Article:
Running in the Loeb Drama Center from Oct. 14 to 22 by the Harvard-Radcliffe Dramatic Club, it was as relevant to modern times as it was centuries ago when it was first written, and Roitman’s version certainly did justice to this timeless classic.
The play will be a defining piece of theater for Latin American audiences typically underrepresented onstage, according to Danny L. Rodriguez ’18, the stage manager of the show and president of TEATRO!. “I feel like everyone should be able to have that option to see a show that they say, ‘This is me. This is my family,’” he said.
The scene is set for the Harvard-Radcliffe Dramatic Club’s annual Visiting Director’s Project: “Polaroid Stories.” Written by Naomi Iizuka and directed by Jacqui Parker, the play tells the story of 12 homeless teenagers who navigate their identities while coping with sexual abuse, drug addiction, and prostitution.
While schools like Princeton and Yale had already had larger theater and dance programs running for years, Harvard's Theater, Dance, and Media concentration did not make its debut until Oct. 1, 2015. Through the efforts of faculty like TDM chair Martin Puchner and dance director Jill Johnson, Harvard's newest foray into the study of theater is only just starting to take the stage.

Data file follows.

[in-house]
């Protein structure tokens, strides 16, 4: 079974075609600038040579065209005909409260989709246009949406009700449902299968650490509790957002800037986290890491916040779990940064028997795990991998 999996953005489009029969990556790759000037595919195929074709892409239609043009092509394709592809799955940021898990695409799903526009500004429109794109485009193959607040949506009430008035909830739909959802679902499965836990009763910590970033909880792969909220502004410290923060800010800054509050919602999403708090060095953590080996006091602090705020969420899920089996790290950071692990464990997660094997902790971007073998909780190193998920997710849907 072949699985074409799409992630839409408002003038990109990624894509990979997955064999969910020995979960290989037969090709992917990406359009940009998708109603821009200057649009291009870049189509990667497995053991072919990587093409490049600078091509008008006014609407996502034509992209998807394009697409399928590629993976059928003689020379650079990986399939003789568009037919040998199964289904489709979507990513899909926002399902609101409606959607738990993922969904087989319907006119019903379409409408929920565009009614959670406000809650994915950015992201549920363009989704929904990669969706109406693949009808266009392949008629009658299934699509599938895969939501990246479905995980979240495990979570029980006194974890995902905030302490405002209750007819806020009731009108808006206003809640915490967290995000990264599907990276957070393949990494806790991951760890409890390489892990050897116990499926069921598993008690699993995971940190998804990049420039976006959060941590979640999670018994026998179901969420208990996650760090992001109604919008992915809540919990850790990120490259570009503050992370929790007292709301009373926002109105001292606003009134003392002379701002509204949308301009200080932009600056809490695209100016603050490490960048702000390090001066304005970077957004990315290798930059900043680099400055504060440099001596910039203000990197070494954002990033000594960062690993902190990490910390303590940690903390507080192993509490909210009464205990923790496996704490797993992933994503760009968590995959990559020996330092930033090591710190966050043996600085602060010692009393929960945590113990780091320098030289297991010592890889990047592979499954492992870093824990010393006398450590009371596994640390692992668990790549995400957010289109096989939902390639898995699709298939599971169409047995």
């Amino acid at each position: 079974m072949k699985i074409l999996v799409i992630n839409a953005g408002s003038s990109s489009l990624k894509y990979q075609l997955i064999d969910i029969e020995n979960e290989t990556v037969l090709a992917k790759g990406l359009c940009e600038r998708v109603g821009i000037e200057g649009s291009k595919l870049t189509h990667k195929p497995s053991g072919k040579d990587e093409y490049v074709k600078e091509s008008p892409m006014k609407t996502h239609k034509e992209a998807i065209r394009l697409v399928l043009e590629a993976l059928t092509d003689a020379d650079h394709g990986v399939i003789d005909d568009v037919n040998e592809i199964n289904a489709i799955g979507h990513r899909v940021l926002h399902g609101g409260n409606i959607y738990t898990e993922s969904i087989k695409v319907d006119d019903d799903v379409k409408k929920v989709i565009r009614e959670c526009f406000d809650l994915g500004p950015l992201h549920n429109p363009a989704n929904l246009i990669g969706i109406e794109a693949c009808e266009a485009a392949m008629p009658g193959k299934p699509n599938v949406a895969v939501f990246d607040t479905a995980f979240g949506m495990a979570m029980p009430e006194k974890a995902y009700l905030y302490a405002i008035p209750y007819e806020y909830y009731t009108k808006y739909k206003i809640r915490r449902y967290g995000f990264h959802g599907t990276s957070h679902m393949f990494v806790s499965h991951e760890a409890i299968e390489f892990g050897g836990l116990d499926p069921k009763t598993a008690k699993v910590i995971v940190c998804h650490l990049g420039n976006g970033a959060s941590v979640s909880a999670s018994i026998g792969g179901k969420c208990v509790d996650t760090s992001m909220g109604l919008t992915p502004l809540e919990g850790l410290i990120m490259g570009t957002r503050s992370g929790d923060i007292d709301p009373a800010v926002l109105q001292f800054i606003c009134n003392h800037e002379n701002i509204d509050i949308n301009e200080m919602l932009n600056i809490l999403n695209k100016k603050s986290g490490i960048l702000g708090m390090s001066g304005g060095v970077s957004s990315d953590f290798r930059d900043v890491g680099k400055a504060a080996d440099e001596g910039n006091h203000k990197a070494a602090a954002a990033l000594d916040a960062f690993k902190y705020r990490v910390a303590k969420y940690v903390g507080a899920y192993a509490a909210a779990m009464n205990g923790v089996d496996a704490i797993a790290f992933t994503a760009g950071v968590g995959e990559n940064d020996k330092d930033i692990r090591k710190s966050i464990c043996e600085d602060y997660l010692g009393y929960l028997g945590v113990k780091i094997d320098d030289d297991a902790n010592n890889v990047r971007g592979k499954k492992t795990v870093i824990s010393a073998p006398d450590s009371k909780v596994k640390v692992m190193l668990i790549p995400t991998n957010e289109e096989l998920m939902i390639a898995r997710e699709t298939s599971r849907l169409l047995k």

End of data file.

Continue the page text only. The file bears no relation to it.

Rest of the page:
Throughout the 90-minute run time, songs by turn intimate and energizing explored everything from romance to religion. Although no discernible plot threaded all of this together, the production still cohered as a charismatic and captivating product, just as the best musicals always do.
Professor of history and law Annette Gordon-Reed has criticized the musical’s depiction of America’s founding narrative as historical truth.
Flashes of refugee camps in Syria; children covered in the ashes of bombs. Over the last few months, images like these revolving around the refugee crisis have been inundating televisions and newsfeeds. At a time like this, the Harvard-Radcliffe Dramatic Club’s adaption of “The Trojan Women” might be more relevant than ever.
Traditionalists may say that Carmen needs no modernization, but if anything were to revive opera in the Boston Opera House, this would be it.
At Harvard, participating in the arts often requires previous experience, an involved comp process, or a significant time commitment, but within the residential community, there exists lower-stress creative outlets for students. As administrators look to shift Harvard’s social life away from off-campus social organizations, art spaces in the houses serve as new centers for student engagement.